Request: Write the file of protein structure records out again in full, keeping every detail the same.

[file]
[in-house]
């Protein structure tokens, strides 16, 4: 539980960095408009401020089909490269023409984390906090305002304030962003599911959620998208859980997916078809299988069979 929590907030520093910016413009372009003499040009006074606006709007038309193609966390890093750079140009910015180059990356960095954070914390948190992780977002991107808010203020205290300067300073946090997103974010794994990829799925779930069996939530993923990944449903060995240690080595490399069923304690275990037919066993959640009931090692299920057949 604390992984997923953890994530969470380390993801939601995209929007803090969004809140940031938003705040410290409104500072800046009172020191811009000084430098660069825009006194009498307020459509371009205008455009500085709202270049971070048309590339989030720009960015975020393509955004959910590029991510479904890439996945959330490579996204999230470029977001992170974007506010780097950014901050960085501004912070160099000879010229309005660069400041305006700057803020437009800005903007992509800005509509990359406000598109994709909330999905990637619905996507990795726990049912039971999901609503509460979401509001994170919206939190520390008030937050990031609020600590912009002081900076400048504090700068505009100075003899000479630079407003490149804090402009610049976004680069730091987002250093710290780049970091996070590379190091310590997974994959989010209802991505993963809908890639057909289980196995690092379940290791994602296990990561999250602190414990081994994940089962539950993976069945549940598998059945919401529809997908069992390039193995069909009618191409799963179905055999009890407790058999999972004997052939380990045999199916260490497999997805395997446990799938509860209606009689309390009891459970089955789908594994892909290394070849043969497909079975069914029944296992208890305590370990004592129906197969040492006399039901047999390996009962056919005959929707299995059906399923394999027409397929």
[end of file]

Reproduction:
[in-house]
């Protein structure tokens, strides 16, 4: 539980960095408009401020089909490269023409984390906090305002304030962003599911959620998208859980997916078809299988069979 929590907030520093910016413009372009003499040009006074606006709007038309193609966390890093750079140009910015180059990356960095954070914390948190992780977002991107808010203020205290300067300073946090997103974010794994990829799925779930069996939530993923990944449903060995240690080595490399069923304690275990037919066993959640009931090692299920057949 604390992984997923953890994530969470380390993801939601995209929007803090969004809140940031938003705040410290409104500072800046009172020191811009000084430098660069825009006194009498307020459509371009205008455009500085709202270049971070048309590339989030720009960015975020393509955004959910590029991510479904890439996945959330490579996204999230470029977001992170974007506010780097950014901050960085501004912070160099000879010229309005660069400041305006700057803020437009800005903007992509800005509509990359406000598109994709909330999905990637619905996507990795726990049912039971999901609503509460979401509001994170919206939190520390008030937050990031609020600590912009002081900076400048504090700068505009100075003899000479630079407003490149804090402009610049976004680069730091987002250093710290780049970091996070590379190091310590997974994959989010209802991505993963809908890639057909289980196995690092379940290791994602296990990561999250602190414990081994994940089962539950993976069945549940598998059945919401529809997908069992390039193995069909009618191409799963179905055999009890407790058999999972004997052939380990045999199916260490497999997805395997446990799938509860209606009689309390009891459970089955789908594994892909290394070849043969497909079975069914029944296992208890305590370990004592129906197969040492006399039901047999390996009962056919005959929707299995059906399923394999027409397929």